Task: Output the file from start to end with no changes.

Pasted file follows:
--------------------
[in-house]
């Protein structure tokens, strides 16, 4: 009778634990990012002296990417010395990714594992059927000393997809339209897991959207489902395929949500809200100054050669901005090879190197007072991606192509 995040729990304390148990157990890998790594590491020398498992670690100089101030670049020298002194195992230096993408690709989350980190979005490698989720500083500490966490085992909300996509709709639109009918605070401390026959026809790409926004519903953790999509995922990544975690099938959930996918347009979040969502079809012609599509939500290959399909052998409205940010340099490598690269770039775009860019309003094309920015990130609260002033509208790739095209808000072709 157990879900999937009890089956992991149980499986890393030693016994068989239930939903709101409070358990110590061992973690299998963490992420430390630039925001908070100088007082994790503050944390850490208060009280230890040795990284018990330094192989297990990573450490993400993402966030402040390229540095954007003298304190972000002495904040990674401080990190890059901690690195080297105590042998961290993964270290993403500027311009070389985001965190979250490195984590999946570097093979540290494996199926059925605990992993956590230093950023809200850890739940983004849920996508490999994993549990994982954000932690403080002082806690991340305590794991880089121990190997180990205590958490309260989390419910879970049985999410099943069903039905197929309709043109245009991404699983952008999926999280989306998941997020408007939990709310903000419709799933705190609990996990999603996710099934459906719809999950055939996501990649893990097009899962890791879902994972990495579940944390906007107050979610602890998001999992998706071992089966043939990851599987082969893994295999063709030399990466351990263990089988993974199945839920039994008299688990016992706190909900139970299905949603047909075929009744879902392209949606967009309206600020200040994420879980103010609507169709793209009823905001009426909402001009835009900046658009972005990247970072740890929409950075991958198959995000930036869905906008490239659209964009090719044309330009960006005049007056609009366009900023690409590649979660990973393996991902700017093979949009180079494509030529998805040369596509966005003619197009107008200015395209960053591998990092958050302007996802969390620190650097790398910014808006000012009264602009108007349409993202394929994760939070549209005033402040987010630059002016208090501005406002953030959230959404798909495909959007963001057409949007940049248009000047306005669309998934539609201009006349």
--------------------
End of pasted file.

[in-house]
């Protein structure tokens, strides 16, 4: 009778634990990012002296990417010395990714594992059927000393997809339209897991959207489902395929949500809200100054050669901005090879190197007072991606192509 995040729990304390148990157990890998790594590491020398498992670690100089101030670049020298002194195992230096993408690709989350980190979005490698989720500083500490966490085992909300996509709709639109009918605070401390026959026809790409926004519903953790999509995922990544975690099938959930996918347009979040969502079809012609599509939500290959399909052998409205940010340099490598690269770039775009860019309003094309920015990130609260002033509208790739095209808000072709 157990879900999937009890089956992991149980499986890393030693016994068989239930939903709101409070358990110590061992973690299998963490992420430390630039925001908070100088007082994790503050944390850490208060009280230890040795990284018990330094192989297990990573450490993400993402966030402040390229540095954007003298304190972000002495904040990674401080990190890059901690690195080297105590042998961290993964270290993403500027311009070389985001965190979250490195984590999946570097093979540290494996199926059925605990992993956590230093950023809200850890739940983004849920996508490999994993549990994982954000932690403080002082806690991340305590794991880089121990190997180990205590958490309260989390419910879970049985999410099943069903039905197929309709043109245009991404699983952008999926999280989306998941997020408007939990709310903000419709799933705190609990996990999603996710099934459906719809999950055939996501990649893990097009899962890791879902994972990495579940944390906007107050979610602890998001999992998706071992089966043939990851599987082969893994295999063709030399990466351990263990089988993974199945839920039994008299688990016992706190909900139970299905949603047909075929009744879902392209949606967009309206600020200040994420879980103010609507169709793209009823905001009426909402001009835009900046658009972005990247970072740890929409950075991958198959995000930036869905906008490239659209964009090719044309330009960006005049007056609009366009900023690409590649979660990973393996991902700017093979949009180079494509030529998805040369596509966005003619197009107008200015395209960053591998990092958050302007996802969390620190650097790398910014808006000012009264602009108007349409993202394929994760939070549209005033402040987010630059002016208090501005406002953030959230959404798909495909959007963001057409949007940049248009000047306005669309998934539609201009006349």